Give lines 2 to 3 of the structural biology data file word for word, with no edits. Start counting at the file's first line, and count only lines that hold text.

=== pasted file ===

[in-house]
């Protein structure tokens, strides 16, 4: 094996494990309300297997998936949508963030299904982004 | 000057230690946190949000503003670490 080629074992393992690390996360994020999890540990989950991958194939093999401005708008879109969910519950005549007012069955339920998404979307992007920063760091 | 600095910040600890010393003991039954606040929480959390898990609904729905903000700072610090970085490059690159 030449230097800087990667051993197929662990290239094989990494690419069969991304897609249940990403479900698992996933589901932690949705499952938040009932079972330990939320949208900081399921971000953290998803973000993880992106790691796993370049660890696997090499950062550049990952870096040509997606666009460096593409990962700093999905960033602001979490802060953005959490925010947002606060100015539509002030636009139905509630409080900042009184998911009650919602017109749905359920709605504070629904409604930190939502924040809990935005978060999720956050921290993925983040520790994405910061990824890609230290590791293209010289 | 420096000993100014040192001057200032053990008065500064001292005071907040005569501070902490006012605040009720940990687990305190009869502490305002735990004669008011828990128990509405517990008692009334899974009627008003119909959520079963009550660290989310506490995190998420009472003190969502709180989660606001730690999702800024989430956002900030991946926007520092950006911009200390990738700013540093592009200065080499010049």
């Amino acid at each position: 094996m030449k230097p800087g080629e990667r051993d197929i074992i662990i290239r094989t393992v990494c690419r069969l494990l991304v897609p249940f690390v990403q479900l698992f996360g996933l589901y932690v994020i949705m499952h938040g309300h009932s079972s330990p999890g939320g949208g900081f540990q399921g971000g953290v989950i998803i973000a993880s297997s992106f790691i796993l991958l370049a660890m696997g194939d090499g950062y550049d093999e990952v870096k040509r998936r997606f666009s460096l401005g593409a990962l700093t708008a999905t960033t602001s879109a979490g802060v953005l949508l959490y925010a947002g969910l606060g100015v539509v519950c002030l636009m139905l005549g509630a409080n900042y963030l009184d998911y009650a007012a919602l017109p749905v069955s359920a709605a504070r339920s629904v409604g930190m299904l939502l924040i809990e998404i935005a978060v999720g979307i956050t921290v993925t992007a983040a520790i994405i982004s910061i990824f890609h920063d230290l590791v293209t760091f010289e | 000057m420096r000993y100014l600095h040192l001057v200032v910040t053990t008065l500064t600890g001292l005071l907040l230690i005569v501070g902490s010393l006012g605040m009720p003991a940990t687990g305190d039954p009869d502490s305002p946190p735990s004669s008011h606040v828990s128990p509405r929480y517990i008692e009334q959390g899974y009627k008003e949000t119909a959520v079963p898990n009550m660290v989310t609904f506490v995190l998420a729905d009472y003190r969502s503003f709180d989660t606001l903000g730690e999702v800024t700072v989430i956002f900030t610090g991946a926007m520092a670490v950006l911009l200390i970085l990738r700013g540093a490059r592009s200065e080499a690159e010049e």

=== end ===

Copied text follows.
């Protein structure tokens, strides 16, 4: 094996494990309300297997998936949508963030299904982004 | 000057230690946190949000503003670490 080629074992393992690390996360994020999890540990989950991958194939093999401005708008879109969910519950005549007012069955339920998404979307992007920063760091 | 600095910040600890010393003991039954606040929480959390898990609904729905903000700072610090970085490059690159 030449230097800087990667051993197929662990290239094989990494690419069969991304897609249940990403479900698992996933589901932690949705499952938040009932079972330990939320949208900081399921971000953290998803973000993880992106790691796993370049660890696997090499950062550049990952870096040509997606666009460096593409990962700093999905960033602001979490802060953005959490925010947002606060100015539509002030636009139905509630409080900042009184998911009650919602017109749905359920709605504070629904409604930190939502924040809990935005978060999720956050921290993925983040520790994405910061990824890609230290590791293209010289 | 420096000993100014040192001057200032053990008065500064001292005071907040005569501070902490006012605040009720940990687990305190009869502490305002735990004669008011828990128990509405517990008692009334899974009627008003119909959520079963009550660290989310506490995190998420009472003190969502709180989660606001730690999702800024989430956002900030991946926007520092950006911009200390990738700013540093592009200065080499010049």
């Amino acid at each position: 094996m030449k230097p800087g080629e990667r051993d197929i074992i662990i290239r094989t393992v990494c690419r069969l494990l991304v897609p249940f690390v990403q479900l698992f996360g996933l589901y932690v994020i949705m499952h938040g309300h009932s079972s330990p999890g939320g949208g900081f540990q399921g971000g953290v989950i998803i973000a993880s297997s992106f790691i796993l991958l370049a660890m696997g194939d090499g950062y550049d093999e990952v870096k040509r998936r997606f666009s460096l401005g593409a990962l700093t708008a999905t960033t602001s879109a979490g802060v953005l949508l959490y925010a947002g969910l606060g100015v539509v519950c002030l636009m139905l005549g509630a409080n900042y963030l009184d998911y009650a007012a919602l017109p749905v069955s359920a709605a504070r339920s629904v409604g930190m299904l939502l924040i809990e998404i935005a978060v999720g979307i956050t921290v993925t992007a983040a520790i994405i982004s910061i990824f890609h920063d230290l590791v293209t760091f010289e | 000057m420096r000993y100014l600095h040192l001057v200032v910040t053990t008065l500064t600890g001292l005071l907040l230690i005569v501070g902490s010393l006012g605040m009720p003991a940990t687990g305190d039954p009869d502490s305002p946190p735990s004669s008011h606040v828990s128990p509405r929480y517990i008692e009334q959390g899974y009627k008003e949000t119909a959520v079963p898990n009550m660290v989310t609904f506490v995190l998420a729905d009472y003190r969502s503003f709180d989660t606001l903000g730690e999702v800024t700072v989430i956002f900030t610090g991946a926007m520092a670490v950006l911009l200390i970085l990738r700013g540093a490059r592009s200065e080499a690159e010049e």